Looking For Demons In Consumer Price Inflation

Headline consumer price inflation (CPI) rose 0.4% last month on a seasonally adjusted basis, or slightly lower than March’s 0.5% increase, the Labor Department reports. That translates into a 3.1% rise over the past year. Inflationary pressures, at least by the government’s reckoning, remain modest. Ditto for the outlook on economic growth, which suggests that inflation isn’t likely to be a major problem for the foreseeable future. The usual suspects will nonetheless scream otherwise, but it’s hard to make that case based on the Labor Department’s numbers.

Arguing that inflation isn’t an imminent threat looks even more persausive when we review core CPI data. Yes, the annual pace of core CPI inched higher last month to 1.3%, the highest rate since February 2010. But that’s still middling to low relative to the past decade. If core CPI rising by 1.3% is somehow viewed as dangerous, why were there so few cries of alarm in September 2006, when core CPI was advancing on the year at a much higher level: nearly 3% at the time?

Some critics will argue anew that core CPI is misleading because it strips out food and energy prices. No matter that the economic logic for doing so is compelling to avoid getting whipsawed with price signals via volatile commodity prices. Indeed, as the chart above reminds, headline inflation was soaring in mid-2008 while core inflation remained modest. Which measure was the better indicator? The chart above offers an unambiguous answer.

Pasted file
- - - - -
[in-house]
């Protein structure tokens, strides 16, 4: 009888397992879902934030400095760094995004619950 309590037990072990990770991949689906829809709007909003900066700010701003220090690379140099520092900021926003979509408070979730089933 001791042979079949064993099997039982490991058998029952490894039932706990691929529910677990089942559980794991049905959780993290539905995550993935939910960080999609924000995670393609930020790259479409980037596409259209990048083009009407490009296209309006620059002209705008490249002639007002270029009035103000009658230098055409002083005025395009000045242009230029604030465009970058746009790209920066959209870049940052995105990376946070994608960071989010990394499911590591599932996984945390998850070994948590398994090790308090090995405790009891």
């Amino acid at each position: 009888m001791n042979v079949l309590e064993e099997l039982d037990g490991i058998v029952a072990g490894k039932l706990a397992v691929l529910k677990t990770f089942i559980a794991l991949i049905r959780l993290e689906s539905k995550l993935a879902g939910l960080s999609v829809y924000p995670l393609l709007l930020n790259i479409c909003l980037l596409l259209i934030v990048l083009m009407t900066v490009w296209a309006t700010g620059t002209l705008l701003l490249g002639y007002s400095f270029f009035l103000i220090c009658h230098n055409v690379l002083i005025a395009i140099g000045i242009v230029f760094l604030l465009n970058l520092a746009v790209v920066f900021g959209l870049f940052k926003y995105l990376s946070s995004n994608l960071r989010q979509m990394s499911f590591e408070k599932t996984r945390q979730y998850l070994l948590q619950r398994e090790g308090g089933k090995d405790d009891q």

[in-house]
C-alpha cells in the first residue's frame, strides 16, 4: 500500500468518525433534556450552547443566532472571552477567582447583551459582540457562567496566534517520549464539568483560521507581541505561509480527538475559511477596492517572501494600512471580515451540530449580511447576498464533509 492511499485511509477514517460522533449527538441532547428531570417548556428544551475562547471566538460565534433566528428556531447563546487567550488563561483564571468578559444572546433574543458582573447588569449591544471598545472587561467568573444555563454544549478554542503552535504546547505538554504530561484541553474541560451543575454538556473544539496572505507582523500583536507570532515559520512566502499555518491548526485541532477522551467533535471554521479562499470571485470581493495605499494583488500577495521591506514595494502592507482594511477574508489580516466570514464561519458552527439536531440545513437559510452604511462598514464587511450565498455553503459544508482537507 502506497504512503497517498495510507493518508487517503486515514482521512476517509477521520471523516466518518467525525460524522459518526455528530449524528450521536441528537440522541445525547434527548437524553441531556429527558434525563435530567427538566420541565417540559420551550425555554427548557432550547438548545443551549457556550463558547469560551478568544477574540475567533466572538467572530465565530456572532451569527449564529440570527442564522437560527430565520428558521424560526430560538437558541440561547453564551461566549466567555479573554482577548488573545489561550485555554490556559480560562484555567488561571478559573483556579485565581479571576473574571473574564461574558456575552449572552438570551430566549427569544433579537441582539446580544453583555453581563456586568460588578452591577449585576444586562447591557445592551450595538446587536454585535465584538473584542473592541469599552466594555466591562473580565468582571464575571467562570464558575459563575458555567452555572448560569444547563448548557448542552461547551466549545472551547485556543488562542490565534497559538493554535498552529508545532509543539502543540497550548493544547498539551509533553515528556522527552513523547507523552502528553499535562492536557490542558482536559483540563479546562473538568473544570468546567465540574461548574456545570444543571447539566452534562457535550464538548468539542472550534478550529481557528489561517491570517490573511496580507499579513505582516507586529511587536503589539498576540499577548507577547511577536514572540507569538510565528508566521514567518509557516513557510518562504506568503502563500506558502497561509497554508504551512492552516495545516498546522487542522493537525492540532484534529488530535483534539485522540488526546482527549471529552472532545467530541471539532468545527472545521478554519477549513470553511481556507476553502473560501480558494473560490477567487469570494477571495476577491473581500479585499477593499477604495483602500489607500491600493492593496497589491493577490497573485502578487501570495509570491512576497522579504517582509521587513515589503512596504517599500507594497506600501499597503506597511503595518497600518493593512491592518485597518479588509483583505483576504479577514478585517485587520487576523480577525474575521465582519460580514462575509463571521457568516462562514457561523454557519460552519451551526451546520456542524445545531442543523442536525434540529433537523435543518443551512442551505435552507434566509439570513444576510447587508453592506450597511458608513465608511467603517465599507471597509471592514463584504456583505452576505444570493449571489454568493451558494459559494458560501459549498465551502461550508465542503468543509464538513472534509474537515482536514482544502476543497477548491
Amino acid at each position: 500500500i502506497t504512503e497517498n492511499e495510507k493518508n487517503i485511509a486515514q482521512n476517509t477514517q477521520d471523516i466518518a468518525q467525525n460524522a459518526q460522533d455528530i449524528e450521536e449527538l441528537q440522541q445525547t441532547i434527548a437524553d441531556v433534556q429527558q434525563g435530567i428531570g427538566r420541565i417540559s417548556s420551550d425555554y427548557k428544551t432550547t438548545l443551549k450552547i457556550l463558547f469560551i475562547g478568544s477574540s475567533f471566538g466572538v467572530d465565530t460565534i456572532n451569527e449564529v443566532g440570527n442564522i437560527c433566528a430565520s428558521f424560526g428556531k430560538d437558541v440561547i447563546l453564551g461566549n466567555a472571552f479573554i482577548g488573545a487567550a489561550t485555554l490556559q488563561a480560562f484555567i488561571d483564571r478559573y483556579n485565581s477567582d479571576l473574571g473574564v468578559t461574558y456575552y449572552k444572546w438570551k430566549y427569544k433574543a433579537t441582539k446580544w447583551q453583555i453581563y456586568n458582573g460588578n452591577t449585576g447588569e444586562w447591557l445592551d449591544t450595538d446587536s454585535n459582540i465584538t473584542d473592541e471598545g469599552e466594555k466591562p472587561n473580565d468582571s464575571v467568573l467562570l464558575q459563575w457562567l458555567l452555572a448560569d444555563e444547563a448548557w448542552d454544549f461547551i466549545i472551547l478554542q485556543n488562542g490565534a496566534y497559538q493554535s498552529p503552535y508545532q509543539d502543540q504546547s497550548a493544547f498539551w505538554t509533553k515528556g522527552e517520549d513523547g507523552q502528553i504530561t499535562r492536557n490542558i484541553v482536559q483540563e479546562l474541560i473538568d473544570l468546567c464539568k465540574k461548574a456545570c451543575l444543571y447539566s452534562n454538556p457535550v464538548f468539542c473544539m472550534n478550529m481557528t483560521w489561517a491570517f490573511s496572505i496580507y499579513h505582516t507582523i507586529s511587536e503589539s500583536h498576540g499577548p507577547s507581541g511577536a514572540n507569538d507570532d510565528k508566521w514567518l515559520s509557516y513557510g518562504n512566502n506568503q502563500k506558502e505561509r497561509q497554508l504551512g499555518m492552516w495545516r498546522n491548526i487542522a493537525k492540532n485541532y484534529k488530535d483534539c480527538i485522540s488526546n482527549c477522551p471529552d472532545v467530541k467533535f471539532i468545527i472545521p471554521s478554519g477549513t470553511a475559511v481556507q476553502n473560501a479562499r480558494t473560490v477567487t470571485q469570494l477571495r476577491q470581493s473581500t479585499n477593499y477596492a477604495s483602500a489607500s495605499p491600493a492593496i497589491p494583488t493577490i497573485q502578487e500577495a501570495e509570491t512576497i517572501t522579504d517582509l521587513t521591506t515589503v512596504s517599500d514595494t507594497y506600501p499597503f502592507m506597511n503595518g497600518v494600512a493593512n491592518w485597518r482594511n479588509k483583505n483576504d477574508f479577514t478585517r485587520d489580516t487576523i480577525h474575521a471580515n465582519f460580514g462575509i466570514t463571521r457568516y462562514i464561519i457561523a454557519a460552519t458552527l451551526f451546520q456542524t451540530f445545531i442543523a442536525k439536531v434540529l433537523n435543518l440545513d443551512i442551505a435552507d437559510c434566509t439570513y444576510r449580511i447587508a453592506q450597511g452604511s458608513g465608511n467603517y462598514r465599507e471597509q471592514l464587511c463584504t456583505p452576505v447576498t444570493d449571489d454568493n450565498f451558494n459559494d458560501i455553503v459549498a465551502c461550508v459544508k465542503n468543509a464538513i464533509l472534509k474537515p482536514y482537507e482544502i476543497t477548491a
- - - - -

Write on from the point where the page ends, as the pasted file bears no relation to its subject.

A number of skeptics simply reject the government’s statistics outright, arguing that inflation is much, much higher. For instance, by one accounting consumer price inflation is advancing by 10% a year if we use an older methodology for calculating CPI. That view stokes the fires of populist politics and sounds reasonable to the casual observer on Main Street, but as Ramesh Ponnuru points out: If CPI is increasing by 10% a year, the the annual, real (i.e., inflation-adjusted) growth rate for the U.S. economy in this year’s first quarter would be deeply negative by 7%-8% vs. the 1.8% real positive growth reported by the Bureau of Labor Statistics.
In other words, if you think inflation is really soaring by 10%, that implies that the U.S. economy is virtually imploding on a real basis. A reality check via various statistics suggests otherwise. Sure, the recovery is weak to modest these days, but no reasonable analysis of the trend for the broad economy of late suggests that we’re suffering something comparable to the economic tsunami that hit in late-2008/early 2009.